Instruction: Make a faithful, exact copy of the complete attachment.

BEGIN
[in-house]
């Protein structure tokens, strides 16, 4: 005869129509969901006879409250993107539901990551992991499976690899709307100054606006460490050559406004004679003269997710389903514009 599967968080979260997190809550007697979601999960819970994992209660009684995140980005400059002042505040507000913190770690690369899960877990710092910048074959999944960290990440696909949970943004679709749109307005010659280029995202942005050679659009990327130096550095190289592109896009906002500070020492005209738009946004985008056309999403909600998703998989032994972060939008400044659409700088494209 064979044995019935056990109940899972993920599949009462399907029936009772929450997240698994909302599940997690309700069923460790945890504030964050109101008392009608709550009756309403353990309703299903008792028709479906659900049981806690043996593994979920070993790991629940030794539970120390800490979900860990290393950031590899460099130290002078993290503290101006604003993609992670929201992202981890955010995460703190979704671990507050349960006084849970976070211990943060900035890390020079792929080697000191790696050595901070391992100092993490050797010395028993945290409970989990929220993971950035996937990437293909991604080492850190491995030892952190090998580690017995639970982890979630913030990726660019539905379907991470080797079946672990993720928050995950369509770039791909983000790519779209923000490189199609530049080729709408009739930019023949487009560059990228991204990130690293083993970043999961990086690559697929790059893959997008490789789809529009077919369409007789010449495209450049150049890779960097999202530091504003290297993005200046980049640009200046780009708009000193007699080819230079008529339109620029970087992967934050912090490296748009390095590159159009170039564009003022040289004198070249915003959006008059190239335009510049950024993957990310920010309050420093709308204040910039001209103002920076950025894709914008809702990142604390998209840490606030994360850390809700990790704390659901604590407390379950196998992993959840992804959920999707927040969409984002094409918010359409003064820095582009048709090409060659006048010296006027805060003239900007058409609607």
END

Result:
[in-house]
């Protein structure tokens, strides 16, 4: 005869129509969901006879409250993107539901990551992991499976690899709307100054606006460490050559406004004679003269997710389903514009 599967968080979260997190809550007697979601999960819970994992209660009684995140980005400059002042505040507000913190770690690369899960877990710092910048074959999944960290990440696909949970943004679709749109307005010659280029995202942005050679659009990327130096550095190289592109896009906002500070020492005209738009946004985008056309999403909600998703998989032994972060939008400044659409700088494209 064979044995019935056990109940899972993920599949009462399907029936009772929450997240698994909302599940997690309700069923460790945890504030964050109101008392009608709550009756309403353990309703299903008792028709479906659900049981806690043996593994979920070993790991629940030794539970120390800490979900860990290393950031590899460099130290002078993290503290101006604003993609992670929201992202981890955010995460703190979704671990507050349960006084849970976070211990943060900035890390020079792929080697000191790696050595901070391992100092993490050797010395028993945290409970989990929220993971950035996937990437293909991604080492850190491995030892952190090998580690017995639970982890979630913030990726660019539905379907991470080797079946672990993720928050995950369509770039791909983000790519779209923000490189199609530049080729709408009739930019023949487009560059990228991204990130690293083993970043999961990086690559697929790059893959997008490789789809529009077919369409007789010449495209450049150049890779960097999202530091504003290297993005200046980049640009200046780009708009000193007699080819230079008529339109620029970087992967934050912090490296748009390095590159159009170039564009003022040289004198070249915003959006008059190239335009510049950024993957990310920010309050420093709308204040910039001209103002920076950025894709914008809702990142604390998209840490606030994360850390809700990790704390659901604590407390379950196998992993959840992804959920999707927040969409984002094409918010359409003064820095582009048709090409060659006048010296006027805060003239900007058409609607």